Sunday, March 25, 2012

Between the earth and the sky: Invisible Millions

Every society has its invisible class.
In America that invisible class are the homeless. Hundreds of thousands of living reminders of "there but for the grace of God I go." A sub-class living among us that working people don't even like to acknowledge out of fear.

I used to think like that before I joined the Peace Corps. That's when I discovered that being homeless was not the worst thing that could happen to you. Not even close.

When the pirate problem of Somalia broke into America's consciences following the 2006 invasion by Ethiopia, people had trouble putting into context. It seemed like something straight out of a history book.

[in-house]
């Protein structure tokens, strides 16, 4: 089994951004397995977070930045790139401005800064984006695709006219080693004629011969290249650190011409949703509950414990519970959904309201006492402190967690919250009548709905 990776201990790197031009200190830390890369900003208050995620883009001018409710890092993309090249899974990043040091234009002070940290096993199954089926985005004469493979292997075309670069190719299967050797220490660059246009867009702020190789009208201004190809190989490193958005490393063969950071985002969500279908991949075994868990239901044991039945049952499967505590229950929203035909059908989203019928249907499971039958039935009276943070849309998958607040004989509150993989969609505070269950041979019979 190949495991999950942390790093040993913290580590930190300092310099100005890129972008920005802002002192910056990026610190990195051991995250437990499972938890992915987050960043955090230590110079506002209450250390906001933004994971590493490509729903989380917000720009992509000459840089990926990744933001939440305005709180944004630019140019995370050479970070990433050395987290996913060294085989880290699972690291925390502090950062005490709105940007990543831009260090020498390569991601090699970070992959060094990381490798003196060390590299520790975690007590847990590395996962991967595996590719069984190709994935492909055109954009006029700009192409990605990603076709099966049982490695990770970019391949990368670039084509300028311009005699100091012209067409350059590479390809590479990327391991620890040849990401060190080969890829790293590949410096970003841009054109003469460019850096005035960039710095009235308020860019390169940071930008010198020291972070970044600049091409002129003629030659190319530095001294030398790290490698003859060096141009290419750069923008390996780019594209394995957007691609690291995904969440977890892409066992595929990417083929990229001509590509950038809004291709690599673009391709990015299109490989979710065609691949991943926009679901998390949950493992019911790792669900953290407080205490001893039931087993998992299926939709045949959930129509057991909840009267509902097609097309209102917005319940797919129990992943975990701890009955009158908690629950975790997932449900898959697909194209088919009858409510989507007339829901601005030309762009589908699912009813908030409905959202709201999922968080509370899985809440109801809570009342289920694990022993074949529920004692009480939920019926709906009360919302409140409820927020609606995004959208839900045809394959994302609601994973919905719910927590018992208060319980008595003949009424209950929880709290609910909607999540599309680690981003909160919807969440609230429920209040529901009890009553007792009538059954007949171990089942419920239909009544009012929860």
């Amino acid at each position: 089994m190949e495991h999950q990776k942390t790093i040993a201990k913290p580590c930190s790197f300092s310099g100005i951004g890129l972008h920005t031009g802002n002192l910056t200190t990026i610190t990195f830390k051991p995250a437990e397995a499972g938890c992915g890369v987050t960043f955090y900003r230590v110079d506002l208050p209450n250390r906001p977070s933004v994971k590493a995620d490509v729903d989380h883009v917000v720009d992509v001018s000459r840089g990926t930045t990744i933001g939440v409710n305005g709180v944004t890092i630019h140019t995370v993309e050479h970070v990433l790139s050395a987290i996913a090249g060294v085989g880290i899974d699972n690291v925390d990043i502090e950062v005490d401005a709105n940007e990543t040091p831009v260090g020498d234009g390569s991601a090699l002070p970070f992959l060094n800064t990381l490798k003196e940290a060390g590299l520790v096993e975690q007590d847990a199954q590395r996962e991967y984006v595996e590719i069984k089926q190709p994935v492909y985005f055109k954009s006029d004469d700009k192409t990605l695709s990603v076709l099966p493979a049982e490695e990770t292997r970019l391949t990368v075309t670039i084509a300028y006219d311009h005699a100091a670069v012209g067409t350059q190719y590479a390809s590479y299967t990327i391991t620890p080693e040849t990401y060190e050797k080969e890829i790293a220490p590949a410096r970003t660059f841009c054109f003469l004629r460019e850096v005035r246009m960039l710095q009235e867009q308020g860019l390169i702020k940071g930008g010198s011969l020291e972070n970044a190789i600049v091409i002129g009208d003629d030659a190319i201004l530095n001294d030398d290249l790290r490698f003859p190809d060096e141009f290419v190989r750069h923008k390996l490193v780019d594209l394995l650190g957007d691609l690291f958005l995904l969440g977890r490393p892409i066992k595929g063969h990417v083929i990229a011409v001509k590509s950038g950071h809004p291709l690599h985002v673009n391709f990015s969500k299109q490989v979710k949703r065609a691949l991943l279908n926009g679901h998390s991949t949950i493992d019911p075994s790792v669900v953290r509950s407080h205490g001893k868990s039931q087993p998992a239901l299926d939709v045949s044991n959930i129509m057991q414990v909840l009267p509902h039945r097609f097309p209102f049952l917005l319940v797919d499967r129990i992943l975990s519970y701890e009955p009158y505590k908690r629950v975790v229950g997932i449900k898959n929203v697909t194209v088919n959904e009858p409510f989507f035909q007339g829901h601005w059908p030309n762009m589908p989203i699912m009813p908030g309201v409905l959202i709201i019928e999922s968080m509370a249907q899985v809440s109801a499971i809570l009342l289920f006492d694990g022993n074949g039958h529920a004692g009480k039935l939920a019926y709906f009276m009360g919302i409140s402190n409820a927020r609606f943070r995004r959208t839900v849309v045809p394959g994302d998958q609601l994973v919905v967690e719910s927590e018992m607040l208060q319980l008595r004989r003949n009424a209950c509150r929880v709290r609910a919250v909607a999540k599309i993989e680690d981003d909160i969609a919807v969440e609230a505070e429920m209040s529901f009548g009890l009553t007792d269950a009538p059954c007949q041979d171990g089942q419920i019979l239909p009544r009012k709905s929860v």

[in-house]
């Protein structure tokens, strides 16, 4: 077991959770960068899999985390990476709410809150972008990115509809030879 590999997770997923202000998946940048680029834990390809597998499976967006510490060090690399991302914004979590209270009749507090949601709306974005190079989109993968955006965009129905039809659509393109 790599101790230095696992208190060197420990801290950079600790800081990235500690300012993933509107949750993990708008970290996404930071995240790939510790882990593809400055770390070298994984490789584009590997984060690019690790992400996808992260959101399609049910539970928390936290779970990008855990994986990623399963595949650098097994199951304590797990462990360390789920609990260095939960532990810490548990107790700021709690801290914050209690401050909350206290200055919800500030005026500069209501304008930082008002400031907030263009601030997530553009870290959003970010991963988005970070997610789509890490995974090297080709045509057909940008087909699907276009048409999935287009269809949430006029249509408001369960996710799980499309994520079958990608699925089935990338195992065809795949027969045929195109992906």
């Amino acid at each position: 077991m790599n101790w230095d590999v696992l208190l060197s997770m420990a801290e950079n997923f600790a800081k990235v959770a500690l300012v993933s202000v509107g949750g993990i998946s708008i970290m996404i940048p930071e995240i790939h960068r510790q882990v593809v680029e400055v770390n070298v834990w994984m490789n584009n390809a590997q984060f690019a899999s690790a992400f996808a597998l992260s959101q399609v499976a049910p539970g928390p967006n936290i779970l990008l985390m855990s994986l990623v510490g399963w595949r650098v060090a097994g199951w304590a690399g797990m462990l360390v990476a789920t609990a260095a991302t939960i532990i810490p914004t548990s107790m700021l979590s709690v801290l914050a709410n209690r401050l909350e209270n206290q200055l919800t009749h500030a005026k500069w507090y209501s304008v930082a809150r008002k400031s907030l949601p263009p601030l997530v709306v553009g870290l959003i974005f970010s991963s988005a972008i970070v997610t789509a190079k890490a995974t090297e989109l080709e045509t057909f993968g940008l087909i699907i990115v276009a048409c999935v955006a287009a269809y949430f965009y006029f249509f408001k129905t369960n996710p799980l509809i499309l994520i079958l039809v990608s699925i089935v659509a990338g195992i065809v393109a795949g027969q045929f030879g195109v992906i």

You can put slavery into that same historical context. It's something from a very different time. Every nation on Earth, at least every one with a working government, has outlawed slavery.
Yet, the slavery problem has never been worse.
Despite more than a dozen international conventions banning slavery in the past 150 years, there are more slaves today than at any point in human history.
There are between 12 and 27 million slaves in the world right now, depending on who is counting. Slavery is the 2nd-most profitable criminal enterprise in the world, after drug-trafficking. The average annual profits from a slave were $3,175 in 2007.
The majority of the slave trade exists in south Asia and Africa, although it extends to most of the nations of the world.

In the western hemisphere the problem is slavery is mostly unsubstantial - with one big exception: Haiti.